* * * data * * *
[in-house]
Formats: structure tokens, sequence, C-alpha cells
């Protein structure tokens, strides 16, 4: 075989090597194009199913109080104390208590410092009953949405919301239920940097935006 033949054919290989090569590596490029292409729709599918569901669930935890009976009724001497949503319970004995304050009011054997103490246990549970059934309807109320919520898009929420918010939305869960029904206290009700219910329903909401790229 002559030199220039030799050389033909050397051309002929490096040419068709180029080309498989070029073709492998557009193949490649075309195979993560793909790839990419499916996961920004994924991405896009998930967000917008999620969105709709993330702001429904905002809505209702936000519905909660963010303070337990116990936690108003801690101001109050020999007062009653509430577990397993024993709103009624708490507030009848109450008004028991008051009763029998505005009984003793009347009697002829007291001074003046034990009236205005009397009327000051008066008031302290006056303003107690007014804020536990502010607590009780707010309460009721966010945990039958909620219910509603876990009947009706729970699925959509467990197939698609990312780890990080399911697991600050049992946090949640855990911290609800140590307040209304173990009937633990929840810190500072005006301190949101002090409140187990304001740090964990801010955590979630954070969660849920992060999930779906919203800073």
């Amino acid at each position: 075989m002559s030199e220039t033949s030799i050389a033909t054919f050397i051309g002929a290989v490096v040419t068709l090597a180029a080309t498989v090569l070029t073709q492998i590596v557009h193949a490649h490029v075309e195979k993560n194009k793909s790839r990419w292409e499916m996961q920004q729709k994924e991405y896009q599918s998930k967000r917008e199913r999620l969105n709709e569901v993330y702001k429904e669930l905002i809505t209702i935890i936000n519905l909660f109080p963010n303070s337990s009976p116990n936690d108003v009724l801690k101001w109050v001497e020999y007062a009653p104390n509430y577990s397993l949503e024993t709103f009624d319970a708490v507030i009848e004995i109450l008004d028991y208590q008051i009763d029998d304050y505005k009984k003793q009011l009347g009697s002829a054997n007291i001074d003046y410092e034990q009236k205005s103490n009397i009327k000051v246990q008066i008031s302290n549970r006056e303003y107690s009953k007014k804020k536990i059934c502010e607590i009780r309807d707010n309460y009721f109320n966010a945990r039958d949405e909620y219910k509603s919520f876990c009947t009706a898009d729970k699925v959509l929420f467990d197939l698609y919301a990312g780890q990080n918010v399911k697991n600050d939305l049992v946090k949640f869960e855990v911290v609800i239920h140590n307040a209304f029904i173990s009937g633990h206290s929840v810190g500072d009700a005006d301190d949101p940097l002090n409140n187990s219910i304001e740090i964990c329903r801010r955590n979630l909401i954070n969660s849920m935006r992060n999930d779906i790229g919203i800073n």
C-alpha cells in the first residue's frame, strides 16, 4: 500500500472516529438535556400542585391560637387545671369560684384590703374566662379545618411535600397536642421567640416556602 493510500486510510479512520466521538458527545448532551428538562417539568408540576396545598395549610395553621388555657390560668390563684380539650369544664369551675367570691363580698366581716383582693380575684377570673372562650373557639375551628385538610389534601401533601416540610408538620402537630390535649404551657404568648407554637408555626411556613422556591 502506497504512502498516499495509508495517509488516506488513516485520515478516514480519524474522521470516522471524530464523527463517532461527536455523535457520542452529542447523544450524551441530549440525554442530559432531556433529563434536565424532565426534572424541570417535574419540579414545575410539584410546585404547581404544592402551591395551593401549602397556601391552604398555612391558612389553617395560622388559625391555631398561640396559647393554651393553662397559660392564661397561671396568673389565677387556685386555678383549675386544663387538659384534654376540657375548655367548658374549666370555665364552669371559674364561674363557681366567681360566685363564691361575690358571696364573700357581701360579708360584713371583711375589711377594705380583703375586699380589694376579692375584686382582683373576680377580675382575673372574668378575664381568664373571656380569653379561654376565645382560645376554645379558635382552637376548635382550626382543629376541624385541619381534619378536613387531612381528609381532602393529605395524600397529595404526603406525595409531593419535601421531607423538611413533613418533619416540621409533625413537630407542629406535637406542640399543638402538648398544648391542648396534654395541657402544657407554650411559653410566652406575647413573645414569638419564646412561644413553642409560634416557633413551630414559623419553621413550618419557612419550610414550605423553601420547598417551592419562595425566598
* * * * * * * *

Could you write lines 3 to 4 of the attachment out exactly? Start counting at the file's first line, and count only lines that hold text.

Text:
């Protein structure tokens, strides 16, 4: 075989090597194009199913109080104390208590410092009953949405919301239920940097935006 033949054919290989090569590596490029292409729709599918569901669930935890009976009724001497949503319970004995304050009011054997103490246990549970059934309807109320919520898009929420918010939305869960029904206290009700219910329903909401790229 002559030199220039030799050389033909050397051309002929490096040419068709180029080309498989070029073709492998557009193949490649075309195979993560793909790839990419499916996961920004994924991405896009998930967000917008999620969105709709993330702001429904905002809505209702936000519905909660963010303070337990116990936690108003801690101001109050020999007062009653509430577990397993024993709103009624708490507030009848109450008004028991008051009763029998505005009984003793009347009697002829007291001074003046034990009236205005009397009327000051008066008031302290006056303003107690007014804020536990502010607590009780707010309460009721966010945990039958909620219910509603876990009947009706729970699925959509467990197939698609990312780890990080399911697991600050049992946090949640855990911290609800140590307040209304173990009937633990929840810190500072005006301190949101002090409140187990304001740090964990801010955590979630954070969660849920992060999930779906919203800073």
């Amino acid at each position: 075989m002559s030199e220039t033949s030799i050389a033909t054919f050397i051309g002929a290989v490096v040419t068709l090597a180029a080309t498989v090569l070029t073709q492998i590596v557009h193949a490649h490029v075309e195979k993560n194009k793909s790839r990419w292409e499916m996961q920004q729709k994924e991405y896009q599918s998930k967000r917008e199913r999620l969105n709709e569901v993330y702001k429904e669930l905002i809505t209702i935890i936000n519905l909660f109080p963010n303070s337990s009976p116990n936690d108003v009724l801690k101001w109050v001497e020999y007062a009653p104390n509430y577990s397993l949503e024993t709103f009624d319970a708490v507030i009848e004995i109450l008004d028991y208590q008051i009763d029998d304050y505005k009984k003793q009011l009347g009697s002829a054997n007291i001074d003046y410092e034990q009236k205005s103490n009397i009327k000051v246990q008066i008031s302290n549970r006056e303003y107690s009953k007014k804020k536990i059934c502010e607590i009780r309807d707010n309460y009721f109320n966010a945990r039958d949405e909620y219910k509603s919520f876990c009947t009706a898009d729970k699925v959509l929420f467990d197939l698609y919301a990312g780890q990080n918010v399911k697991n600050d939305l049992v946090k949640f869960e855990v911290v609800i239920h140590n307040a209304f029904i173990s009937g633990h206290s929840v810190g500072d009700a005006d301190d949101p940097l002090n409140n187990s219910i304001e740090i964990c329903r801010r955590n979630l909401i954070n969660s849920m935006r992060n999930d779906i790229g919203i800073n």